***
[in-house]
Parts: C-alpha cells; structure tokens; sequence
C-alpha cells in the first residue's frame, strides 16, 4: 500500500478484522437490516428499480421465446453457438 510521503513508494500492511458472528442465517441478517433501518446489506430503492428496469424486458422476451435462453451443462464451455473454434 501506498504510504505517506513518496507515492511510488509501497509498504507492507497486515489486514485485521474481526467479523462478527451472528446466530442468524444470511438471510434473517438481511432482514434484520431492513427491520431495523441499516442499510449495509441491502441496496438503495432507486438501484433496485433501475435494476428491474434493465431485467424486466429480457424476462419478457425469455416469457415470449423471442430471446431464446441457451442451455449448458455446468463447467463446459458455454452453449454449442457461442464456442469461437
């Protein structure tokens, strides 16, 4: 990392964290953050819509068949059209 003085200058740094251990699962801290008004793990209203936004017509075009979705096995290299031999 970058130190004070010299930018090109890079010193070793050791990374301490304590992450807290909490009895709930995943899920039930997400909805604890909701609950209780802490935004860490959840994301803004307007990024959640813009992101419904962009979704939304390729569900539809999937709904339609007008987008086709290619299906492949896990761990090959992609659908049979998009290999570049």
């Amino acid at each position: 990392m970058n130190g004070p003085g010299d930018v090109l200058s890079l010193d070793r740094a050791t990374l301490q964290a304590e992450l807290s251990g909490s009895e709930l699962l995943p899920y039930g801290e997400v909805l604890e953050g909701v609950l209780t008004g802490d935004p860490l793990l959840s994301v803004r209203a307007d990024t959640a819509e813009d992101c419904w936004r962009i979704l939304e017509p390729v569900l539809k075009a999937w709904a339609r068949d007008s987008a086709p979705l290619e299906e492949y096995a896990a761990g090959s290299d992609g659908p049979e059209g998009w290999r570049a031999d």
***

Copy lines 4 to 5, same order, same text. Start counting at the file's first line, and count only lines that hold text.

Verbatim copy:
């Protein structure tokens, strides 16, 4: 990392964290953050819509068949059209 003085200058740094251990699962801290008004793990209203936004017509075009979705096995290299031999 970058130190004070010299930018090109890079010193070793050791990374301490304590992450807290909490009895709930995943899920039930997400909805604890909701609950209780802490935004860490959840994301803004307007990024959640813009992101419904962009979704939304390729569900539809999937709904339609007008987008086709290619299906492949896990761990090959992609659908049979998009290999570049």
């Amino acid at each position: 990392m970058n130190g004070p003085g010299d930018v090109l200058s890079l010193d070793r740094a050791t990374l301490q964290a304590e992450l807290s251990g909490s009895e709930l699962l995943p899920y039930g801290e997400v909805l604890e953050g909701v609950l209780t008004g802490d935004p860490l793990l959840s994301v803004r209203a307007d990024t959640a819509e813009d992101c419904w936004r962009i979704l939304e017509p390729v569900l539809k075009a999937w709904a339609r068949d007008s987008a086709p979705l290619e299906e492949y096995a896990a761990g090959s290299d992609g659908p049979e059209g998009w290999r570049a031999d």